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Beautiful, Secure, Privacy-Respecting Laptops, Tablets, PCs, and Phones

This is a guest post by Dorota, developer on Purism’s mobile team.

typewriter keyboard
A “Continental Standard” QWERTY typewriter keyboard. Picture from Wikipedia

The role of keyboards cannot be overstated. They originated long before computers, and survive in the smartphone era. Millions of people text their friend by tapping away on their shiny pocket computers using the venerable QWERTY layout dating back to 1873.

It is hard to imagine a phone without a way to enter text. Some of us are dreaming about Minority Report-style gesturing, but the Librem 5 continues the keyboard tradition.

Over the past several weeks, I have become the team’s keyboard specialist. I spent the time making sure that all the necessary pieces fit together nicely, and proving that with a working prototype. The prototype can be seen in the video below. It was made using rootston (wlroots), GTK and weston-keyboard—remember those names, because they will be important later!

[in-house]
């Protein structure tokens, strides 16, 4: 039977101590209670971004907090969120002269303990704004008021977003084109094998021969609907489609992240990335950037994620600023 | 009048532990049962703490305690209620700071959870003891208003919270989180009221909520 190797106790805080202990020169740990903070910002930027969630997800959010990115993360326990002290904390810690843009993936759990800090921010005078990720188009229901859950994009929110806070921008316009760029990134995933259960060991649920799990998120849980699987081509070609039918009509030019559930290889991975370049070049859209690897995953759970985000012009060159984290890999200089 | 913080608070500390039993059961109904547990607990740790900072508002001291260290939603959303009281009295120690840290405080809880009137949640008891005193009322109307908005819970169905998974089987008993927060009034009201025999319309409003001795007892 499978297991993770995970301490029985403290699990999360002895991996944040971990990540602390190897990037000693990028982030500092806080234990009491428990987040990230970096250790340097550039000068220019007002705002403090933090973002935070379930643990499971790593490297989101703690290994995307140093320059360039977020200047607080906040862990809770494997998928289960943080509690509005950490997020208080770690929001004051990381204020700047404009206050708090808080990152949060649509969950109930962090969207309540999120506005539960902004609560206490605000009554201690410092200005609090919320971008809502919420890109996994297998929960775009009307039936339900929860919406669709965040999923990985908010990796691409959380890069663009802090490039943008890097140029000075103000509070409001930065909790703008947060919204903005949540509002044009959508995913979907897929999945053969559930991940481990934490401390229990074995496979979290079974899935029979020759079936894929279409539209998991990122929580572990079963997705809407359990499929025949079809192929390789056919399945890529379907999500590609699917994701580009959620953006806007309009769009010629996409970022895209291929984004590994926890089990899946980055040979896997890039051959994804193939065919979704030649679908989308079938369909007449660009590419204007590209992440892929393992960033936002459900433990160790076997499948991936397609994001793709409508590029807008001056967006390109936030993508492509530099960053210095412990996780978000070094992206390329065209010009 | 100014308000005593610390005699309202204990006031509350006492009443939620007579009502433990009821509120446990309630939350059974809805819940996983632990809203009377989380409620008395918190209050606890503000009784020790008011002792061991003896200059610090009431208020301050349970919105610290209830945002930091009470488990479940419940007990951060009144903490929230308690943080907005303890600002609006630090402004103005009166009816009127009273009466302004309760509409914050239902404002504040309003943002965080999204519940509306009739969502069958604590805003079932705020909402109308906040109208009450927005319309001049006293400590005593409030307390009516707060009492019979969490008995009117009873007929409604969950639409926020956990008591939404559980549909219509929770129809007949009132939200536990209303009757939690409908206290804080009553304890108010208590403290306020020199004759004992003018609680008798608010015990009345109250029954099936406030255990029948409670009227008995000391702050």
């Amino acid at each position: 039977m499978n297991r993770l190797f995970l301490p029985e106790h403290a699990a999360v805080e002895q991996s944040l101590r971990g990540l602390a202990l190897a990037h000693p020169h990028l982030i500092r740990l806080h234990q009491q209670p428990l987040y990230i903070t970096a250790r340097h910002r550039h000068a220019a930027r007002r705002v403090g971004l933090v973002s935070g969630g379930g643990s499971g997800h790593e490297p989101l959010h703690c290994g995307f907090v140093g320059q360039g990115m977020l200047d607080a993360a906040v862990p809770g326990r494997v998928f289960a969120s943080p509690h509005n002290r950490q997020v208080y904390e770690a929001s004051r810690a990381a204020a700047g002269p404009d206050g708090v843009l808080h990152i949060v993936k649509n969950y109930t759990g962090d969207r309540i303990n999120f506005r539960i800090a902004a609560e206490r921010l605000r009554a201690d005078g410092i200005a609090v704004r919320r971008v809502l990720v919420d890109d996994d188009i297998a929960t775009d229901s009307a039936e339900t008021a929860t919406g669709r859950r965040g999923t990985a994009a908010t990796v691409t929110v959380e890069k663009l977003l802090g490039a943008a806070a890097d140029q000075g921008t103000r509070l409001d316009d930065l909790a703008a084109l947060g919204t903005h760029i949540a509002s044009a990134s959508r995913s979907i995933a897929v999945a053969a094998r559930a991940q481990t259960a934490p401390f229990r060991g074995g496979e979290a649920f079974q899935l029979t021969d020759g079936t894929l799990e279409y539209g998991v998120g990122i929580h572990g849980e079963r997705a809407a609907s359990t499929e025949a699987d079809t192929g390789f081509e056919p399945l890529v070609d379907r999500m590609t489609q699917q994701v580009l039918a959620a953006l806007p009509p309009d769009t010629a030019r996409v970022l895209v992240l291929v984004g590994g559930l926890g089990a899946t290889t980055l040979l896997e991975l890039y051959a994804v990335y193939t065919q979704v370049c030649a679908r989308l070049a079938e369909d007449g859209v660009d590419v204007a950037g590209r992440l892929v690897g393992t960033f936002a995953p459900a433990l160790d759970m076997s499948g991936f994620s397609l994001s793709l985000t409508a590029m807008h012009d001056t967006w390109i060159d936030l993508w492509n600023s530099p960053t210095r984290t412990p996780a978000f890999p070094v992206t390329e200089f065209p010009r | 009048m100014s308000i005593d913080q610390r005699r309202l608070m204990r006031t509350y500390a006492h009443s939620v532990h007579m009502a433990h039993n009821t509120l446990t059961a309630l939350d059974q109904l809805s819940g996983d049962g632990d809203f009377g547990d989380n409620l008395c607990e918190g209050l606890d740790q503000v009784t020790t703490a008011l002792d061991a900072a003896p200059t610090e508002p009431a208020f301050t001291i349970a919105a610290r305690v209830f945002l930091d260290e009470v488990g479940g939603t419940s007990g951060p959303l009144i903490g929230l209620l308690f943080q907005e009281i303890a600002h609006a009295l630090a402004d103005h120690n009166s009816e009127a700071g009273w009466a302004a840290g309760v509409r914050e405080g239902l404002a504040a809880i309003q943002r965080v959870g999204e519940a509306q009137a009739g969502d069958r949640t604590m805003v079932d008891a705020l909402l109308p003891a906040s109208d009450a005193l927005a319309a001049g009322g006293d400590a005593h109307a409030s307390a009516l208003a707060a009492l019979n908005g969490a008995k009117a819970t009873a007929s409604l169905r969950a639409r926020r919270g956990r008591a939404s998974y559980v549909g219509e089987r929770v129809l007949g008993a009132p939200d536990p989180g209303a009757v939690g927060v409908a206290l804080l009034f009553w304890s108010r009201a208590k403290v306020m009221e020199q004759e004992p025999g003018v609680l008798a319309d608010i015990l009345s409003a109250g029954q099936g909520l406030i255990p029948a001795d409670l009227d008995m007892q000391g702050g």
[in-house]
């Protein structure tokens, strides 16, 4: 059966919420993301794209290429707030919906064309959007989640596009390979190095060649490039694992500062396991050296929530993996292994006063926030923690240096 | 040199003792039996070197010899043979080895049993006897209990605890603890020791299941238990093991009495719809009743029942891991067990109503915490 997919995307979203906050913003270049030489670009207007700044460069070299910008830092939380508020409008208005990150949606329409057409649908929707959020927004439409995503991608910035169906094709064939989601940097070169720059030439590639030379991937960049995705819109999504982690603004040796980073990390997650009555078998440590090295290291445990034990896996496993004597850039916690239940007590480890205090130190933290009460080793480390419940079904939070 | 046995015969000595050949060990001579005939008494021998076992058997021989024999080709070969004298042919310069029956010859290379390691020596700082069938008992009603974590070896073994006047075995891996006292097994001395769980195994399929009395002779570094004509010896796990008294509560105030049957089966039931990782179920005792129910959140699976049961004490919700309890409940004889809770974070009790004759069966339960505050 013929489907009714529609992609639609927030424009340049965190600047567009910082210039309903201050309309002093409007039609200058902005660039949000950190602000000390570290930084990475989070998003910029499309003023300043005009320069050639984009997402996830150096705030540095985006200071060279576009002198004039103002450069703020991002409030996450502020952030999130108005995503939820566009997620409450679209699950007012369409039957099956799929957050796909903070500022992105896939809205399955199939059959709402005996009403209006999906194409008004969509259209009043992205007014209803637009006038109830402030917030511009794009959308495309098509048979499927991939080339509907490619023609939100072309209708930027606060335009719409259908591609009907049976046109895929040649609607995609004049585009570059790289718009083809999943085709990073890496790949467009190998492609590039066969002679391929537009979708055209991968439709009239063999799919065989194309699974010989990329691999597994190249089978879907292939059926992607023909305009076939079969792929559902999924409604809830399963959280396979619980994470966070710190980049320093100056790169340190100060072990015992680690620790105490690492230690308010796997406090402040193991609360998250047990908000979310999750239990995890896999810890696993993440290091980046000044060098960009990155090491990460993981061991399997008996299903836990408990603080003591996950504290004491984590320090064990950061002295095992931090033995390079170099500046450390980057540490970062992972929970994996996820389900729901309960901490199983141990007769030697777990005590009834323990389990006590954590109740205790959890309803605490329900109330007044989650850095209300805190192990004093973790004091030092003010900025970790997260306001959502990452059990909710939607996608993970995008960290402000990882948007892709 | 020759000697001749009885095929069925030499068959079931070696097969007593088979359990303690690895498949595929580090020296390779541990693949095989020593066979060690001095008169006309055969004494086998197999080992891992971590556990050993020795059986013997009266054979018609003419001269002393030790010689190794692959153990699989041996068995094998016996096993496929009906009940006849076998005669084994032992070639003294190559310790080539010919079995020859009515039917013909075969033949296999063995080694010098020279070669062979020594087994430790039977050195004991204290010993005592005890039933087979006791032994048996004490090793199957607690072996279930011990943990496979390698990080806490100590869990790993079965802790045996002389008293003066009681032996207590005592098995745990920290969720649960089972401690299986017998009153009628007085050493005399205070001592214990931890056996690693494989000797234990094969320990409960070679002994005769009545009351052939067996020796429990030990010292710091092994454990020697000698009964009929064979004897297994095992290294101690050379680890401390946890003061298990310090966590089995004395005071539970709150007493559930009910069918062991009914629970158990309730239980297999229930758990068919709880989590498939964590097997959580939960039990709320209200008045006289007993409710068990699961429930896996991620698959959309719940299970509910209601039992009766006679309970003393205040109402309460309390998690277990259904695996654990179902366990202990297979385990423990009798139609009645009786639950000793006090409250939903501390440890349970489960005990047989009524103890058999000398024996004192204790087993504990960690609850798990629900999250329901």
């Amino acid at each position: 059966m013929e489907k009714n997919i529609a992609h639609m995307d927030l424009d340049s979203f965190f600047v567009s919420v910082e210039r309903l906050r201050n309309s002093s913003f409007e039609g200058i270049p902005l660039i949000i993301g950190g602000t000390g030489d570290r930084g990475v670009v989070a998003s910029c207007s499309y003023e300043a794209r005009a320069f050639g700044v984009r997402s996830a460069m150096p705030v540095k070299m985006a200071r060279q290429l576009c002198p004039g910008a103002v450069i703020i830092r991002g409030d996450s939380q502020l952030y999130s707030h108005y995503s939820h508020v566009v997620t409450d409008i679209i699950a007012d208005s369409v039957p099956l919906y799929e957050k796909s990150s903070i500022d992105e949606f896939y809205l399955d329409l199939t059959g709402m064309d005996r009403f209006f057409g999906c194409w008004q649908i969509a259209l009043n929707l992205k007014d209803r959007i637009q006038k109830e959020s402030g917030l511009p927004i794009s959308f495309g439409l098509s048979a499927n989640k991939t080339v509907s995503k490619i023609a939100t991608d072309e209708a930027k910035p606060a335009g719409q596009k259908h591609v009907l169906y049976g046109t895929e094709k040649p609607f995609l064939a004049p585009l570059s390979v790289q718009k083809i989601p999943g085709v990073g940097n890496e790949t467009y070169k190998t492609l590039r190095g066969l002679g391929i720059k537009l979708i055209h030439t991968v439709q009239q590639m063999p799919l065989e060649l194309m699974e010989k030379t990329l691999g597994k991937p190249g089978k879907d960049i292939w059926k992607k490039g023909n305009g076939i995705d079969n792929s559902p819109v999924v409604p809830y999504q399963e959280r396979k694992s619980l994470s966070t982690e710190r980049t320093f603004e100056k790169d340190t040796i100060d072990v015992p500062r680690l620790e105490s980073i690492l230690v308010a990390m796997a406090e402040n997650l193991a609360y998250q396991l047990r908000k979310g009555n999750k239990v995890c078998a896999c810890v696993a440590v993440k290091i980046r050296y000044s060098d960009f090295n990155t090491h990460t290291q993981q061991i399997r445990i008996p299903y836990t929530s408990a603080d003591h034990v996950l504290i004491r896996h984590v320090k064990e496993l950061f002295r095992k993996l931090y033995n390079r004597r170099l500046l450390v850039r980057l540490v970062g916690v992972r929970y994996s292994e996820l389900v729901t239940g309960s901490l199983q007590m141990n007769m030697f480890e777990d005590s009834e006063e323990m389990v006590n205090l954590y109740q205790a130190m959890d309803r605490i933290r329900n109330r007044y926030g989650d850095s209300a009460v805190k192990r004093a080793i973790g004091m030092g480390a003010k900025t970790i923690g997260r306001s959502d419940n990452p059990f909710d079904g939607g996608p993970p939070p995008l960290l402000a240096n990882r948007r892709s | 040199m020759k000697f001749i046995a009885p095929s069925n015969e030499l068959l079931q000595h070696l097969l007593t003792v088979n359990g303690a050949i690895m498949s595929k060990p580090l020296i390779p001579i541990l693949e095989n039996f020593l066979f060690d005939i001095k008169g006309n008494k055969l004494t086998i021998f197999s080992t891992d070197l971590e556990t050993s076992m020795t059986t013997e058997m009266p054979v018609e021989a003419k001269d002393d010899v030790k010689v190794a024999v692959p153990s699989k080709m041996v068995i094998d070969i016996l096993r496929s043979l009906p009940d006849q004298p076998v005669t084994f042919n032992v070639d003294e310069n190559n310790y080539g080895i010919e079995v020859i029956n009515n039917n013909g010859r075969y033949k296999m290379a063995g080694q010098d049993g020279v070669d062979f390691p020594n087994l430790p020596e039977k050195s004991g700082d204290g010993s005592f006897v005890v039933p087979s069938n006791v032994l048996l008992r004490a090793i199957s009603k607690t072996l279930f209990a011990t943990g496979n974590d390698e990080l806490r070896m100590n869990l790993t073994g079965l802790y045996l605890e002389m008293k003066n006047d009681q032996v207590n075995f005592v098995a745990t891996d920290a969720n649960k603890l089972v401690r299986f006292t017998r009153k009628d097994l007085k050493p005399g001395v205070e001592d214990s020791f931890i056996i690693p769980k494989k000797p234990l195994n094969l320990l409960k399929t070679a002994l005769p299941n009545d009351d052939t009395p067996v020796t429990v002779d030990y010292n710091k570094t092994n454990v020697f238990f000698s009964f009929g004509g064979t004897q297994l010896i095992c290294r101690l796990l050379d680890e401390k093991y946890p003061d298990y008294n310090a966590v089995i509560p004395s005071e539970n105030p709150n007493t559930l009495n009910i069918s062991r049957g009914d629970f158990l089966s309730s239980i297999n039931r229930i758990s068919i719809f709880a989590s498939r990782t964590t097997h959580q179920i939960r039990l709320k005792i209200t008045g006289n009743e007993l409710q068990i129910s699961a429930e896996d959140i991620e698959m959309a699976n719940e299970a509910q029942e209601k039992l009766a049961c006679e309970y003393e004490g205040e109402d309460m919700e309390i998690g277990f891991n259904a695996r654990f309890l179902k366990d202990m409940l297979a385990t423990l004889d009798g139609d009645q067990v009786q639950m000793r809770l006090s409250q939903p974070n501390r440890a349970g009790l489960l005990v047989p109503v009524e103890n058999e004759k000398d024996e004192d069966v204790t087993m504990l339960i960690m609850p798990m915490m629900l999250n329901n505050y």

The task took me on an interesting and educating journey. The Wayland train took me via input methods to Asia, through protocols, to FLOSS communities. I will try to describe my story for you.

“How hard can it be, really?”

On the surface of it, a keyboard is a simple device. It is an assortment of buttons attached to a computer. Press a button, and the computer performs a corresponding action. Placing a keyboard on a screen should not be too difficult: just set aside a portion of the screen for keys. Tap: action. Does it sound like your phone’s screen keyboard though? It does not appear on the screen at all times. And it corrects mistyped words. Surely, there are other differences?